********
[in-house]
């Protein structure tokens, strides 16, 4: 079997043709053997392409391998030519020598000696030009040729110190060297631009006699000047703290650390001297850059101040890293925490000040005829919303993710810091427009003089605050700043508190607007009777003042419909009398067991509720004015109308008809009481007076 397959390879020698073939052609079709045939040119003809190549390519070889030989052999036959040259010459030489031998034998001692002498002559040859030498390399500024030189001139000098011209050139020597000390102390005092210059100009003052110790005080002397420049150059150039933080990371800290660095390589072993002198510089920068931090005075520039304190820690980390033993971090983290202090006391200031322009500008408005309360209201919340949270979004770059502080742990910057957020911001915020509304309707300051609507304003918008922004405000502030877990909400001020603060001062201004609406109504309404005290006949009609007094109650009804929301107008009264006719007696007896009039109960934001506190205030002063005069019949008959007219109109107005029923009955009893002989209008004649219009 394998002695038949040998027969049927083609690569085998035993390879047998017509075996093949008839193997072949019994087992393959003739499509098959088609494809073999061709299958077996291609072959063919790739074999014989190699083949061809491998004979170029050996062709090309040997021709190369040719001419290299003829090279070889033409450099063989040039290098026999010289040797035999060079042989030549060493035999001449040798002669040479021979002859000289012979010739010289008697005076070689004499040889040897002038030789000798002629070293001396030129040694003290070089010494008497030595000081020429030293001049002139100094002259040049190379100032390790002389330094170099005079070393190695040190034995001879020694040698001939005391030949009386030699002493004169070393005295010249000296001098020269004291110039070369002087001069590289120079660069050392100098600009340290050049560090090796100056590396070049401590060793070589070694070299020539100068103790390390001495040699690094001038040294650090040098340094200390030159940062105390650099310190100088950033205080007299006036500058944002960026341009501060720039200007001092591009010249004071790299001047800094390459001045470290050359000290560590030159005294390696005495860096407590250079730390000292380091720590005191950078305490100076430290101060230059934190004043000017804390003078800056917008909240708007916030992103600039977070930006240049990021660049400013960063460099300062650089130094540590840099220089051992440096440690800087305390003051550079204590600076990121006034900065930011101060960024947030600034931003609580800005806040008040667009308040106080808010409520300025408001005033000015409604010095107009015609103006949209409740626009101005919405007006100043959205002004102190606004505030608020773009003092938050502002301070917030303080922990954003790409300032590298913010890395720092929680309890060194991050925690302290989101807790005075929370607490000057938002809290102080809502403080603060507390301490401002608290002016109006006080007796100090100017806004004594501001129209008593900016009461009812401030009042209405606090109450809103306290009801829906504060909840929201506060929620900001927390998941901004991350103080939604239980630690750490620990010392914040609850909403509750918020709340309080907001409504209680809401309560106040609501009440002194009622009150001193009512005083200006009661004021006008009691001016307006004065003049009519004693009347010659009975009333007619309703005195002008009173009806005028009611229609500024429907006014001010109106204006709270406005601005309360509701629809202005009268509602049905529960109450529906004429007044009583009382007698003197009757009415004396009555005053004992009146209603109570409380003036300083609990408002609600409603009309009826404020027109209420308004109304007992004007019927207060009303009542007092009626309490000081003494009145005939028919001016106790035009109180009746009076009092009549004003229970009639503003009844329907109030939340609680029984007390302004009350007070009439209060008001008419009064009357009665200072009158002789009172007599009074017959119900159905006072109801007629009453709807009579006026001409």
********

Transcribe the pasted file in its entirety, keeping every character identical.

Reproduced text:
[in-house]
């Protein structure tokens, strides 16, 4: 079997043709053997392409391998030519020598000696030009040729110190060297631009006699000047703290650390001297850059101040890293925490000040005829919303993710810091427009003089605050700043508190607007009777003042419909009398067991509720004015109308008809009481007076 397959390879020698073939052609079709045939040119003809190549390519070889030989052999036959040259010459030489031998034998001692002498002559040859030498390399500024030189001139000098011209050139020597000390102390005092210059100009003052110790005080002397420049150059150039933080990371800290660095390589072993002198510089920068931090005075520039304190820690980390033993971090983290202090006391200031322009500008408005309360209201919340949270979004770059502080742990910057957020911001915020509304309707300051609507304003918008922004405000502030877990909400001020603060001062201004609406109504309404005290006949009609007094109650009804929301107008009264006719007696007896009039109960934001506190205030002063005069019949008959007219109109107005029923009955009893002989209008004649219009 394998002695038949040998027969049927083609690569085998035993390879047998017509075996093949008839193997072949019994087992393959003739499509098959088609494809073999061709299958077996291609072959063919790739074999014989190699083949061809491998004979170029050996062709090309040997021709190369040719001419290299003829090279070889033409450099063989040039290098026999010289040797035999060079042989030549060493035999001449040798002669040479021979002859000289012979010739010289008697005076070689004499040889040897002038030789000798002629070293001396030129040694003290070089010494008497030595000081020429030293001049002139100094002259040049190379100032390790002389330094170099005079070393190695040190034995001879020694040698001939005391030949009386030699002493004169070393005295010249000296001098020269004291110039070369002087001069590289120079660069050392100098600009340290050049560090090796100056590396070049401590060793070589070694070299020539100068103790390390001495040699690094001038040294650090040098340094200390030159940062105390650099310190100088950033205080007299006036500058944002960026341009501060720039200007001092591009010249004071790299001047800094390459001045470290050359000290560590030159005294390696005495860096407590250079730390000292380091720590005191950078305490100076430290101060230059934190004043000017804390003078800056917008909240708007916030992103600039977070930006240049990021660049400013960063460099300062650089130094540590840099220089051992440096440690800087305390003051550079204590600076990121006034900065930011101060960024947030600034931003609580800005806040008040667009308040106080808010409520300025408001005033000015409604010095107009015609103006949209409740626009101005919405007006100043959205002004102190606004505030608020773009003092938050502002301070917030303080922990954003790409300032590298913010890395720092929680309890060194991050925690302290989101807790005075929370607490000057938002809290102080809502403080603060507390301490401002608290002016109006006080007796100090100017806004004594501001129209008593900016009461009812401030009042209405606090109450809103306290009801829906504060909840929201506060929620900001927390998941901004991350103080939604239980630690750490620990010392914040609850909403509750918020709340309080907001409504209680809401309560106040609501009440002194009622009150001193009512005083200006009661004021006008009691001016307006004065003049009519004693009347010659009975009333007619309703005195002008009173009806005028009611229609500024429907006014001010109106204006709270406005601005309360509701629809202005009268509602049905529960109450529906004429007044009583009382007698003197009757009415004396009555005053004992009146209603109570409380003036300083609990408002609600409603009309009826404020027109209420308004109304007992004007019927207060009303009542007092009626309490000081003494009145005939028919001016106790035009109180009746009076009092009549004003229970009639503003009844329907109030939340609680029984007390302004009350007070009439209060008001008419009064009357009665200072009158002789009172007599009074017959119900159905006072109801007629009453709807009579006026001409």